https://www.readbyqxmd.com/read/28906205/preventing-cognitive-decline-and-dementia-from-cerebral-small-vessel-disease-the-laci-1-trial-protocol-and-statistical-analysis-plan-of-a-phase-iia-dose-escalation-trial-testing-tolerability-safety-and-effect-on-intermediary-endpoints-of-isosorbide-mononitrate
#13
Gordon W Blair, Jason P Appleton, Zhe Kang Law, Fergus Doubal, Katie Flaherty, Richard Dooley, Kirsten Shuler, Carla Richardson, Iona Hamilton, Yulu Shi, Michael Stringer, Julia Boyd, Michael J Thrippleton, Nikola Sprigg, Philip M Bath, Joanna M Wardlaw
Rationale The pathophysiology of most lacunar stroke, a form of small vessel disease, is thought to differ from large artery atherothrombo- or cardio-embolic stroke. Licensed drugs, isosorbide mononitrate and cilostazol, have promising mechanisms of action to support their testing to prevent stroke recurrence, cognitive impairment, or radiological progression after lacunar stroke. Aim LACI-1 will assess the tolerability, safety, and efficacy, by dose, of isosorbide mononitrate and cilostazol, alone and in combination, in patients with ischemic lacunar stroke...
January 1, 2017: International Journal of Stroke: Official Journal of the International Stroke Society
https://www.readbyqxmd.com/read/28906204/context-is-everything-from-cardiovascular-disease-to-cerebral-microbleeds
#14
Andreas Charidimou, Deborah Blacker, Anand Viswanathan
Increasingly, our approach to cerebrovascular disease has become blurred by evidence published in literature often without careful consideration of what this evidence implies for specific patients at hand. In this essay, we analyze key contextual issues in cerebrovascular small vessel disease, in an attempt to highlight the symbolic gap that exists between research and clinical practice, a recurring theme in medicine. We highlight the importance of considering context when using data from epidemiologic, neuroimaging, and biomarker studies in determining relevance to the patient at hand...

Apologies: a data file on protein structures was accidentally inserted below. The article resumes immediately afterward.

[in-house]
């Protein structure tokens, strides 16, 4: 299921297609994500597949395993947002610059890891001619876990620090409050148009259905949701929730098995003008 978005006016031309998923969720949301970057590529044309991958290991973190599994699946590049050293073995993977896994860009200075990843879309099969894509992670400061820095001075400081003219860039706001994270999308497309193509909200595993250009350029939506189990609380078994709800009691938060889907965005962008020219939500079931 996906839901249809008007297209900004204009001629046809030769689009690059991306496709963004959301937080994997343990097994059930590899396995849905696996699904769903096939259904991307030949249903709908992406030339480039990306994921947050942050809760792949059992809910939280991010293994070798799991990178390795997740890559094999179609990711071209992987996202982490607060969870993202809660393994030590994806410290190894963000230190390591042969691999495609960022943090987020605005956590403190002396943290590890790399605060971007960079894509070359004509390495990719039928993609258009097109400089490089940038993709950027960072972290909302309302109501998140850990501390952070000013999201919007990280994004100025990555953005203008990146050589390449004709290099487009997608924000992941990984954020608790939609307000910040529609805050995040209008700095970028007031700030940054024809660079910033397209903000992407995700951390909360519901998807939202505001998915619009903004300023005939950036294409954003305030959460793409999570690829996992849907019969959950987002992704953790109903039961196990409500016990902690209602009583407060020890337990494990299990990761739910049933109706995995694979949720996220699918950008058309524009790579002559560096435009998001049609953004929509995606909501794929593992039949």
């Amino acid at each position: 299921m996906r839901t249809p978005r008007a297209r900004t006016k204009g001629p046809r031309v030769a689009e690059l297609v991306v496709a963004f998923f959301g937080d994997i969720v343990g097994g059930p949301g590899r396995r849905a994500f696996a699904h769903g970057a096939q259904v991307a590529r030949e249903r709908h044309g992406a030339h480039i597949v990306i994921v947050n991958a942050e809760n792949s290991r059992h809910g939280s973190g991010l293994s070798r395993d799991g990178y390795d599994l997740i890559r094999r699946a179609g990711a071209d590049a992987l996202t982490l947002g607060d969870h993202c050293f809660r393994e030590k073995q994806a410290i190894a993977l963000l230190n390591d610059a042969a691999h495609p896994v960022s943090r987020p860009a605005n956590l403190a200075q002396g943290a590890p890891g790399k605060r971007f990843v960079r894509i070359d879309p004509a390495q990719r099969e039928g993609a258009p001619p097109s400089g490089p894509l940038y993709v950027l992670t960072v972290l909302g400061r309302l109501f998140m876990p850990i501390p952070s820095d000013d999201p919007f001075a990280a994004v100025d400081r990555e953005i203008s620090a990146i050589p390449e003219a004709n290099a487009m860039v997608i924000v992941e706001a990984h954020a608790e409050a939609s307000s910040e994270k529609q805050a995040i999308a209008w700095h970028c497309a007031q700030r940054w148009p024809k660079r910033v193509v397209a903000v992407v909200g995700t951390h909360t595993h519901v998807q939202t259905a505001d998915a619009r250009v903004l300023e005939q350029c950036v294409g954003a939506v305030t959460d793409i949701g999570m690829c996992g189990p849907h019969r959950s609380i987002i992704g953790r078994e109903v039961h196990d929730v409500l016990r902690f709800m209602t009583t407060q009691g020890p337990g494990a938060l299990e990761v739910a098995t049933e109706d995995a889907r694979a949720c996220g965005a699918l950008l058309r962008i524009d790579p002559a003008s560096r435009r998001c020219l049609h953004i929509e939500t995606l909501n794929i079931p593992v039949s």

January 1, 2017: International Journal of Stroke: Official Journal of the International Stroke Society
https://www.readbyqxmd.com/read/28905043/vascular-parkinsonism-and-vascular-dementia-are-associated-with-an-increased-risk-of-vascular-events-or-death
#15
Jacek Staszewski, Renata Piusińska-Macoch, Bogdan Brodacki, Ewa Skrobowska, Katarzyna Macek, Adam Stępień
INTRODUCTION: The natural course of vascular parkinsonism (VaP) and dementia (VaD) due to cerebral small vessel disease (SVD) is not well known. The aim of this single-center study was to evaluate the long-term risk of vascular events, death and dependency in patients with VaP or VaD and to compare it with patients without cerebrovascular disease but with high atherothrombotic risk. MATERIAL AND METHODS: Seventy-eight consecutive, functionally independent patients with MRI features of SVD and with recently diagnosed VaD (n = 50) and VaP (n = 28) and 55 controls (control group - CG) with high 10-year risk of total cardiovascular disease (SCORE ≥ 5%) were prospectively recruited and followed for 24 months...
2017: Arch Med Sci Atheroscler Dis
https://www.readbyqxmd.com/read/28870545/arterial-stiffness-and-cognitive-impairment
#16
REVIEW
Xiaoxuan Li, Peiyuan Lyu, Yanyan Ren, Jin An, Yanhong Dong
BACKGROUND: Arterial stiffness is one of the earliest indicators of changes in vascular wall structure and function and may be assessed using various indicators, such as pulse-wave velocity (PWV), the cardio-ankle vascular index (CAVI), the ankle-brachial index (ABI), pulse pressure (PP), the augmentation index (AI), flow-mediated dilation (FMD), carotid intima media thickness (IMT) and arterial stiffness index-β. Arterial stiffness is generally considered an independent predictor of cardiovascular and cerebrovascular diseases...